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Roller shades are window coverings that have a rolling mechanism. The top of a roller shade fits at the upper part of the window. Cloth or vinyl is attached to the shade's top as well as its bottom bar. In a standard rolling type of shade, the window covering rolls out from the back in a downward motion. In a reverse rolling roller shade, the fabric rolls from the front to create a more streamlined look.
Cassette head rail roller shades have a valance or decorative top section that covers the top bar. A roller shade may be accented with a bottom pull, fringes or scalloped edges. A small tugging motion with the hands on the bottom of roller shades causes the rolling mechanism to roll the shade up to reveal the window pane. When pulling the shade down, stopping halfway will allow the window covering to remain half open; pulling it downward all the way, closes it completely.
Black-out, semi-opaque, sheer and semi-sheer are the main types of roller shade available today. Black-out roller shades offer the most room darkening properties. This type may be preferred in babies’ rooms as well as in the bedrooms of adults who work nights and need to sleep during the day. Black-out shades block out 99 percent of sunlight, but it's important to remember that some light will seep in through the sides of the shade. Choosing the type of black-out shade that mounts inside the window frame may reduce the amount of light from the sides.
Semi-opaque roller shade styles block most of the incoming light. These may feature two layers of densely woven fabric. Only shadowy lines rather than a silhouette are usually visible when looking from the outside in to windows covered with semi-opaque roller shades. Sheer roller shade varieties are completely transparent and permit a clear view while letting in maximum light. Semi-sheer shades filter light and produce only silhouettes when seen from the outside.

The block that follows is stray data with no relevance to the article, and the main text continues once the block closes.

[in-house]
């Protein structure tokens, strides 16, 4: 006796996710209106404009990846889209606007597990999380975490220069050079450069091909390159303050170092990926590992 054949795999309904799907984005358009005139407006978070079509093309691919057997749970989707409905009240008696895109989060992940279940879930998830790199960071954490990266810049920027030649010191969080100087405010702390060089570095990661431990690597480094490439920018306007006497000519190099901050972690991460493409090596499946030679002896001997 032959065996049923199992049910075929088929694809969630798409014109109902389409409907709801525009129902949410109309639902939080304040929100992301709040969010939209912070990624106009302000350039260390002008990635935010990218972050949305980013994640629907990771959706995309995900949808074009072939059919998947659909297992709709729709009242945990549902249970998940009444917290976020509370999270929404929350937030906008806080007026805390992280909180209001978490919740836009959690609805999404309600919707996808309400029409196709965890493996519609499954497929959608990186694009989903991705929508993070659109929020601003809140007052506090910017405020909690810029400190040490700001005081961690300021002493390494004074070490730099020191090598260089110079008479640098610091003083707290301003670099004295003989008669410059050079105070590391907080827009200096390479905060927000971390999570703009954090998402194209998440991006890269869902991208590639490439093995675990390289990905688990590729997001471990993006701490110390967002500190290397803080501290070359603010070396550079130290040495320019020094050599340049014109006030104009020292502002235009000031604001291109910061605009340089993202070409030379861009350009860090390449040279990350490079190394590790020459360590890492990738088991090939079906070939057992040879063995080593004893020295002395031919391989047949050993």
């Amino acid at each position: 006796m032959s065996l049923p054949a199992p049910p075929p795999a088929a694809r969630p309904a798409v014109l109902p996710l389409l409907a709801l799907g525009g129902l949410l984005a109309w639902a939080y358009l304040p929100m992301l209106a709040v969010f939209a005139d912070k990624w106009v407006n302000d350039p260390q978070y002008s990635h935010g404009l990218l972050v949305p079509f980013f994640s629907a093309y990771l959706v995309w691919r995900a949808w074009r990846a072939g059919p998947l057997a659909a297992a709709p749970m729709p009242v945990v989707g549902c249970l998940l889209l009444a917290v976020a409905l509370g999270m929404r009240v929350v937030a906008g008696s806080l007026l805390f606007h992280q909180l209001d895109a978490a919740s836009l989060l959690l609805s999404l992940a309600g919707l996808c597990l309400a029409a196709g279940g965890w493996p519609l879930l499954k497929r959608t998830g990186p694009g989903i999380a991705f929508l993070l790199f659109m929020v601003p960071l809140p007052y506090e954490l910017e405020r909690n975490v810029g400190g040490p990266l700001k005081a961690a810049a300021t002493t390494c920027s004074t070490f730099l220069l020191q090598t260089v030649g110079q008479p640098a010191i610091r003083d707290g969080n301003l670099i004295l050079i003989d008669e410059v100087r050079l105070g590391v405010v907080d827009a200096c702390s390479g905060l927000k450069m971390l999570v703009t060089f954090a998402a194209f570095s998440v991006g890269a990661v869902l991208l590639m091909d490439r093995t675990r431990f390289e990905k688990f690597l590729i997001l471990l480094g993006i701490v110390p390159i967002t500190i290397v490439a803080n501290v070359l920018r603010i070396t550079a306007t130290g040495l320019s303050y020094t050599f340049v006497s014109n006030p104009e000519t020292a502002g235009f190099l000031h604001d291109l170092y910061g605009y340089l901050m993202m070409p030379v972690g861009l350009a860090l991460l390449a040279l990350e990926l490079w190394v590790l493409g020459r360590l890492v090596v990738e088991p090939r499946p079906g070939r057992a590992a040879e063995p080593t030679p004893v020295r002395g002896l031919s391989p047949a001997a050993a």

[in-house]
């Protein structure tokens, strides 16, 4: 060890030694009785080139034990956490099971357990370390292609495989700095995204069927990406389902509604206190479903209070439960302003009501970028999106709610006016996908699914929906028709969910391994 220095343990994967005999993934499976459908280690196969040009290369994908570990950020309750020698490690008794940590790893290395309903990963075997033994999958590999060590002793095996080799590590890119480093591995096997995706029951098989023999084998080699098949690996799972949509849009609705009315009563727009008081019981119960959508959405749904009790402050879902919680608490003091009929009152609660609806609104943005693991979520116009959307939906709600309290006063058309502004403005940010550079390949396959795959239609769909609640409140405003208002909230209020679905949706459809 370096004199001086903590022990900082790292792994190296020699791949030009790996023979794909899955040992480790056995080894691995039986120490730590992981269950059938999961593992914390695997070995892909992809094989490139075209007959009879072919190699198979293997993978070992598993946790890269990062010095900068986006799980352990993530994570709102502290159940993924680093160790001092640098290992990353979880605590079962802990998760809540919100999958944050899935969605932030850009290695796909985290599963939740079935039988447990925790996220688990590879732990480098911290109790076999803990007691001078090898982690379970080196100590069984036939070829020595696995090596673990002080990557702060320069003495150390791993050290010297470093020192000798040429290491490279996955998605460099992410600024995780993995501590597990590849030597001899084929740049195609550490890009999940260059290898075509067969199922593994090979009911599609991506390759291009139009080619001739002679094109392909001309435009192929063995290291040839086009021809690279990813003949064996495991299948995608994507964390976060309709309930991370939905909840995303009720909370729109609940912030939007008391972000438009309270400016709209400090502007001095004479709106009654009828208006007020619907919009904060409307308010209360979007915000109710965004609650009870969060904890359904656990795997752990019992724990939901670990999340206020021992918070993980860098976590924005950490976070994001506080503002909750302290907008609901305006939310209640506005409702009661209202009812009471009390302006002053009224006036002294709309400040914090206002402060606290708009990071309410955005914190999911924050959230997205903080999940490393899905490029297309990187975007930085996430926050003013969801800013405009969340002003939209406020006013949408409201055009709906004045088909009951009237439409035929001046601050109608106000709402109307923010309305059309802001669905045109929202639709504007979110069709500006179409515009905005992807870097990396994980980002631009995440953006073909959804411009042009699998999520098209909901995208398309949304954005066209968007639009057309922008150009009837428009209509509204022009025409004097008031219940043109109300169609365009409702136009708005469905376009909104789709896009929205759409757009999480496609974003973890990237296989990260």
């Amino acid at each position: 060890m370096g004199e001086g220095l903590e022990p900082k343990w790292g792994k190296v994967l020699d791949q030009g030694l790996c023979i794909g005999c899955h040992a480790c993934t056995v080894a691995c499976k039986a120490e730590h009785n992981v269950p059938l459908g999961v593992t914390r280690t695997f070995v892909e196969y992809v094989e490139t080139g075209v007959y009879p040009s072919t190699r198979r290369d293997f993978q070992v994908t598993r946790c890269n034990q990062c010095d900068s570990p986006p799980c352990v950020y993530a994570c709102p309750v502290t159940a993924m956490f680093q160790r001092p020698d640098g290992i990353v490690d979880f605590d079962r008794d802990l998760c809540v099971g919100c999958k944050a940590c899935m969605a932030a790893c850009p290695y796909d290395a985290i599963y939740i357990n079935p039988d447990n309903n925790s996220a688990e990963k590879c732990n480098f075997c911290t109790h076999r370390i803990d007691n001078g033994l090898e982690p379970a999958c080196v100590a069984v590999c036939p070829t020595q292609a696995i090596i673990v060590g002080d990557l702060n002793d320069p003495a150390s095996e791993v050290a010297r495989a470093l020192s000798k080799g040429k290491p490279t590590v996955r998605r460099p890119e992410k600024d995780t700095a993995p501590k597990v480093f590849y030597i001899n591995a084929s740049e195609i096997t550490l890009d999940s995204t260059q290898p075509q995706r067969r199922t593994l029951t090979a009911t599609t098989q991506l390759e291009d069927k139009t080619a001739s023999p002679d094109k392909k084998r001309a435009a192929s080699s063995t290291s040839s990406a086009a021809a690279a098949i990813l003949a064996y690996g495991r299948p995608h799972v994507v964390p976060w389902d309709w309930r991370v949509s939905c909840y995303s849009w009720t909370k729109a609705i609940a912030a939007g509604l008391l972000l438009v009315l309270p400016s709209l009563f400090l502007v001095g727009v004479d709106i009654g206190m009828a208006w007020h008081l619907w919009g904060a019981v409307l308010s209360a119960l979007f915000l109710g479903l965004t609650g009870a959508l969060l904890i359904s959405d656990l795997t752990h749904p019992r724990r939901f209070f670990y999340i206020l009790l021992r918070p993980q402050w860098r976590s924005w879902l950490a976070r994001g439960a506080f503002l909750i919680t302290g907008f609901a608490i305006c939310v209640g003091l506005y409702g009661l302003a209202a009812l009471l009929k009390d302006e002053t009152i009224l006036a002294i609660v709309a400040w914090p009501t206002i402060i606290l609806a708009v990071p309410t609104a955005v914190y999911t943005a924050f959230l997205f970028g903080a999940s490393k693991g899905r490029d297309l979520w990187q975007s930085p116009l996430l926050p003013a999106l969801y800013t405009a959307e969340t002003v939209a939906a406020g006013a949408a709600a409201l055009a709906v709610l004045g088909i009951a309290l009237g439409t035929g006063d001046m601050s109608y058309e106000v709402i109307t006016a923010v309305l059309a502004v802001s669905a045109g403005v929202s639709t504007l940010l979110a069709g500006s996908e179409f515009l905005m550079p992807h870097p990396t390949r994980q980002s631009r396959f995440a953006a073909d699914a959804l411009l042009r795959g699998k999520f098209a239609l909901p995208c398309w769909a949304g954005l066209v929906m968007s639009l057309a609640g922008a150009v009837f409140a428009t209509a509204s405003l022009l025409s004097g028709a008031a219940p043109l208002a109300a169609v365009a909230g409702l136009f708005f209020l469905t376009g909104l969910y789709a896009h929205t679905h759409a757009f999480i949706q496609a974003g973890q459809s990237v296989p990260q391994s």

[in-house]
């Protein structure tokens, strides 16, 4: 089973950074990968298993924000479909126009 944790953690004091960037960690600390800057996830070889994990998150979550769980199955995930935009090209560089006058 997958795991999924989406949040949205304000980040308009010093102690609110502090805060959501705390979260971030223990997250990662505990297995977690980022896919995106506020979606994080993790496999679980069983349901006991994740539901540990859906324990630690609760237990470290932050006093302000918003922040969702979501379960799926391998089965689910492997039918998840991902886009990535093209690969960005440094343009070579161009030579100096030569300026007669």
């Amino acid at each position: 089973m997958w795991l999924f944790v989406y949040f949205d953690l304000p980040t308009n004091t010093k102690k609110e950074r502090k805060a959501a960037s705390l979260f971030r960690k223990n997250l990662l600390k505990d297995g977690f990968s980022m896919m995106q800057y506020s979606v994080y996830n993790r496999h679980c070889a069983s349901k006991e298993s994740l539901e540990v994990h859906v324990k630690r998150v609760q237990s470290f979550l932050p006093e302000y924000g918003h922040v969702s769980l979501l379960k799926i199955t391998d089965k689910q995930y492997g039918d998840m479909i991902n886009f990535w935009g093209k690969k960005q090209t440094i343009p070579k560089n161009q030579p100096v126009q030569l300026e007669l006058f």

Roller shades are both practical and stylish. They not only provide easy to use window coverings, but can add color, design and texture to a room. For example, a tropical print fabric on a roller shade would nicely compliment a decor with rattan furniture, while neutral solid tweed could be used in traditional interiors. Roller shades tend to be budget-friendly and often cost less than window blinds. Whereas window blinds tend to bend easily, a roller shade doesn't have slats, so bending isn't a problem.
Roller shades used to be much more popular at one time than they are today. Probably it is because we have so many more options for window treatments these days, including shutters and blinds.
I have just installed room darkening window roller shades. They do eliminate maybe 90 percent of the light. One important point to consider before buying and installing roller shades is to really measure carefully the window opening.
Consider where you want to install them,
in between the window opening or on the wall itself. In between the window opening might have a little disadvantage, because the top and the sides might let some light go through, especially if the window is all glass, with very little wood, or other solid material as the frame of the window. That will make the room mostly dark but not completely dark, especially if that is the objective of roller shades installation to start with.
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